Smokers who have switched to light or low-tar cigarettes with the belief that they are safer than regular cigarettes have been mistaken, says a new report from the National Cancer Institute.
The report, titled Risks Associated with Smoking Cigarettes with Low Tar Machine-Measured Yields of Tar and Nicotine, is the 13th in a series of comprehensive reports on Smoking and Tobacco Control, which began in 1991.
“This report is one that has brought together scientists of various disciplines and has concluded that there are significant health risks from switching to low-tar, light cigarettes,” says Scott Leischow, chief of the National Cancer Institute Tobacco Control Research Branch.
Light cigarettes have been around for 20 years and have led some people to believe that they are healthier alternatives to regular cigarettes. And who wouldn’t want to inhale less tar when given the opportunity?
“Many people feel that if they are not able to quit smoking but are concerned about their health, low-tar cigarettes are a compromise,” says Dr. Neal L. Benowitz, professor of medicine at University of California, San Francisco and co-scientific editor of the report that challenges this notion.
Smoking is the number one preventable cause of premature death in the United States, responsible for more than 400,000 deaths each year, according to the Centers for Disease Control and Prevention Tobacco Information and Prevention Source.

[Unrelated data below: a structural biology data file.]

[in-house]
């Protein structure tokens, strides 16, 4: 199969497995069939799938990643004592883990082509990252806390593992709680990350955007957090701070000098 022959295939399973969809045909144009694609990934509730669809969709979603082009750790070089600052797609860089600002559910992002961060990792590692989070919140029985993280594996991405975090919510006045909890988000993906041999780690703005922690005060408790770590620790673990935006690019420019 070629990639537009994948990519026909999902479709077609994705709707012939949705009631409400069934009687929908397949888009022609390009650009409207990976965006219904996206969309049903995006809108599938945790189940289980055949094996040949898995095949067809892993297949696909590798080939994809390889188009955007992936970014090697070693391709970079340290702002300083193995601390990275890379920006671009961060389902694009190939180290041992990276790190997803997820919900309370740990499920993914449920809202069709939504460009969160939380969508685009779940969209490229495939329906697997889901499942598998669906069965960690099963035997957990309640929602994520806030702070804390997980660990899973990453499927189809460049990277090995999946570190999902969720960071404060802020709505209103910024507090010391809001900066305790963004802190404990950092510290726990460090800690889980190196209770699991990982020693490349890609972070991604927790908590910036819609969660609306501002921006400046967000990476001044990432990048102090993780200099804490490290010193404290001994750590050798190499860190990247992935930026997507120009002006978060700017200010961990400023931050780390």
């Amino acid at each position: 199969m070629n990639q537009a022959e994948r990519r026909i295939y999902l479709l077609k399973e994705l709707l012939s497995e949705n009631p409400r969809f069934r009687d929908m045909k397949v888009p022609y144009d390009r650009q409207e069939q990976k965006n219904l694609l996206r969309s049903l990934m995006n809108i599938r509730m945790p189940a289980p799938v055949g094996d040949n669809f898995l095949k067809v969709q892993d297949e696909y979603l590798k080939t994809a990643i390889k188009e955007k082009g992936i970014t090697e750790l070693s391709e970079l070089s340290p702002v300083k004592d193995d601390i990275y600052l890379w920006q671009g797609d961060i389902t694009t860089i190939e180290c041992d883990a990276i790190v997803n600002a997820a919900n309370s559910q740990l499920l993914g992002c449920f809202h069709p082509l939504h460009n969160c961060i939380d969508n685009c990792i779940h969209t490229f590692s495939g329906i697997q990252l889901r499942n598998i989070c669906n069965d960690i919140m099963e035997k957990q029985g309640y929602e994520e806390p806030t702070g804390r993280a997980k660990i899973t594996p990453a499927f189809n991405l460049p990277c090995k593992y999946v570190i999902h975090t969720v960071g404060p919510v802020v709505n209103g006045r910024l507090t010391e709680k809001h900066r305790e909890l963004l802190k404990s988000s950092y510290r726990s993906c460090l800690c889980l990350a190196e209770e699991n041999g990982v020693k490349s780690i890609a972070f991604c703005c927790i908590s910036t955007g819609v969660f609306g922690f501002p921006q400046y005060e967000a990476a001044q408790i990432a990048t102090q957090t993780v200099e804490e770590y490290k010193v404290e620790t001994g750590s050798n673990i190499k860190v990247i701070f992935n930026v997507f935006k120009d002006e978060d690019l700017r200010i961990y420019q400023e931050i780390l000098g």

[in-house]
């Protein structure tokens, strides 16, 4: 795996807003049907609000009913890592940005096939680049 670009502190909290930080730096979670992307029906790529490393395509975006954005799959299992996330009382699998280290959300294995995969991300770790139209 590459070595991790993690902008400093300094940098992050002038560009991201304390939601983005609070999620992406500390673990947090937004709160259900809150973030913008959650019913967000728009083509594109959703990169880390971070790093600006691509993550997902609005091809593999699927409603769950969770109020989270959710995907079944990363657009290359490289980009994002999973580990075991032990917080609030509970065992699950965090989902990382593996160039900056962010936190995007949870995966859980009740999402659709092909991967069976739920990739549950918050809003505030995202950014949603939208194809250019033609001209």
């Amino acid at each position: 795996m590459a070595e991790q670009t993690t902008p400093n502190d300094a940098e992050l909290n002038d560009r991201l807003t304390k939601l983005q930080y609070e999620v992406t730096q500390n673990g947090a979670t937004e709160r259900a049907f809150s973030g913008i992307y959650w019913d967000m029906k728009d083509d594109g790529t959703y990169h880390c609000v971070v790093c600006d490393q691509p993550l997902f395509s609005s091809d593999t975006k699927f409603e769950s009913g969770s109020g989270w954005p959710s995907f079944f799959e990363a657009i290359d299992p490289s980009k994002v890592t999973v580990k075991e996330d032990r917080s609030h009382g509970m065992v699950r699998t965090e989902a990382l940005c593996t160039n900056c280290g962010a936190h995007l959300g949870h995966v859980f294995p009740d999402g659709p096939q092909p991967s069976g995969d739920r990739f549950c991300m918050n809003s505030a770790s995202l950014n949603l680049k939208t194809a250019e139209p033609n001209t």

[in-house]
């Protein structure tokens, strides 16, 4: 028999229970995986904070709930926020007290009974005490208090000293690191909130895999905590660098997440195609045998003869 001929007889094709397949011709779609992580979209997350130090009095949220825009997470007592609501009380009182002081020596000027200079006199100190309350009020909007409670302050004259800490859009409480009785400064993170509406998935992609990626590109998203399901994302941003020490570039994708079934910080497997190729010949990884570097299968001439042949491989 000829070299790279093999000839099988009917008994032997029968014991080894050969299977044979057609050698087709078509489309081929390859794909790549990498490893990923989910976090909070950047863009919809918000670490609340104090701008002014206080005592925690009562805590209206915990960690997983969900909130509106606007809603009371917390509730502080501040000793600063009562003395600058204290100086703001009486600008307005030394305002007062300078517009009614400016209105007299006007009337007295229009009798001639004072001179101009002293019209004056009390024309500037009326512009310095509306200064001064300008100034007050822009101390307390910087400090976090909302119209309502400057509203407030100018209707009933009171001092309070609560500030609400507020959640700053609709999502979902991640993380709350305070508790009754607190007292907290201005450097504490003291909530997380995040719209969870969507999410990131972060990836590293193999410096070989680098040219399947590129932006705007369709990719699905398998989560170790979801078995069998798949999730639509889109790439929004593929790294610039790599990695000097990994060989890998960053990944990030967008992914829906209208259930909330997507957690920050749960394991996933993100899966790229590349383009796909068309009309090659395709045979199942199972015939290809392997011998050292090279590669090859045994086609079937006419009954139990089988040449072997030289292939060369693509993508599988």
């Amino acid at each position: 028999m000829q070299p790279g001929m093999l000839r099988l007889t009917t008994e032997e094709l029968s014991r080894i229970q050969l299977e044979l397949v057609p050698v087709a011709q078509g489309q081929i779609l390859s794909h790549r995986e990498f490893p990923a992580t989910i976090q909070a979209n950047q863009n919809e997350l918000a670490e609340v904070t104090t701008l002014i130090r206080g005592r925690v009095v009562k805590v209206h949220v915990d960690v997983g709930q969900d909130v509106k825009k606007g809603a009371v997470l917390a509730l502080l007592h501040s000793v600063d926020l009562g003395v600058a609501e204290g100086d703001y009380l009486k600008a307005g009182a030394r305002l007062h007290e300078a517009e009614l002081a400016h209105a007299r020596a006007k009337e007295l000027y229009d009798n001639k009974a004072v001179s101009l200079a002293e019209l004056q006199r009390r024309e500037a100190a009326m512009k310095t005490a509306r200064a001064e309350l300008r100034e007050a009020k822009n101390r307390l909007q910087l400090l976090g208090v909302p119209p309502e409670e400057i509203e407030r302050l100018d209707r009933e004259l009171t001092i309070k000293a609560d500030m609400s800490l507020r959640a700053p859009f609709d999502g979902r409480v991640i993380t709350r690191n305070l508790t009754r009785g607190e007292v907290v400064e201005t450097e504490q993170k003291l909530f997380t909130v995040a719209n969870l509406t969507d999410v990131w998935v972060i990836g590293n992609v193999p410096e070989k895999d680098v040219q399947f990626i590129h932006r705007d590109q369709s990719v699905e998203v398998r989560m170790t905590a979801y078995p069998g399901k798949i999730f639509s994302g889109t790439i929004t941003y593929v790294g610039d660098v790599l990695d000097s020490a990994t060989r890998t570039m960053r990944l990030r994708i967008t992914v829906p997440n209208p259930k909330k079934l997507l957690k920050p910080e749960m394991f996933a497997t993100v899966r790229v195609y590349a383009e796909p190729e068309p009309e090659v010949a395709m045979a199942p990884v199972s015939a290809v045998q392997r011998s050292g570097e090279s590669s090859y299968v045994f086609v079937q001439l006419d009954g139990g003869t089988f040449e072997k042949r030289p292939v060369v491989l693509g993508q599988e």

According to Benowitz, light cigarettes are made of the same substances as their full tar brethren. The distinguishing factor is the engineering.
Low-tar cigarettes can be made with porous paper and more loosely packed tobacco in an effort to reduce tar intake, but past research has shown that people are easily able to circumvent such designs.
“There are actually four different ways that smokers can make a low yield cigarette higher yield,” says Benowitz, who published one of the first papers on the subject in the New England Journal of Medicine in 1983.
Smokers can, for example, take more puffs per cigarette, take bigger or deeper drags, and they can increase the number of cigarettes they smoke each day.
Additionally, “Some cigarettes have little holes in the filters and people will consciously or unconsciously cover those holes [with their mouths] and as a result get more tar and nicotine delivered to their bodies,” says Leischow.
“People are very adept at getting the nicotine that they’re addicted to and as a result they also get the harmful substances as well,” he adds.
The Safest Cigarette
“We do not imply in our marketing, and smokers should not assume, that “light” or “ultra light” brands are “safe,” or are “safer” than full-flavor brands,” states Brendan McCormick, a spokesperson for leading cigarette maker Philip Morris. “[The development of low-tar cigarettes is] related to consumer taste preferences.”
Experts say the take home message of the National Cancer Institute report is that smokers who make the switch to low-tar or light cigarettes should not be fooled into thinking that they are making a safer choice.
“The focus of the [report] primarily is the public and what we can do to improve public health,” asserts Leischow. “One of the key and critical recommendations is that the best way to reduce risk is to quit smoking.”
In other words, the safest cigarette is still the one that is never smoked.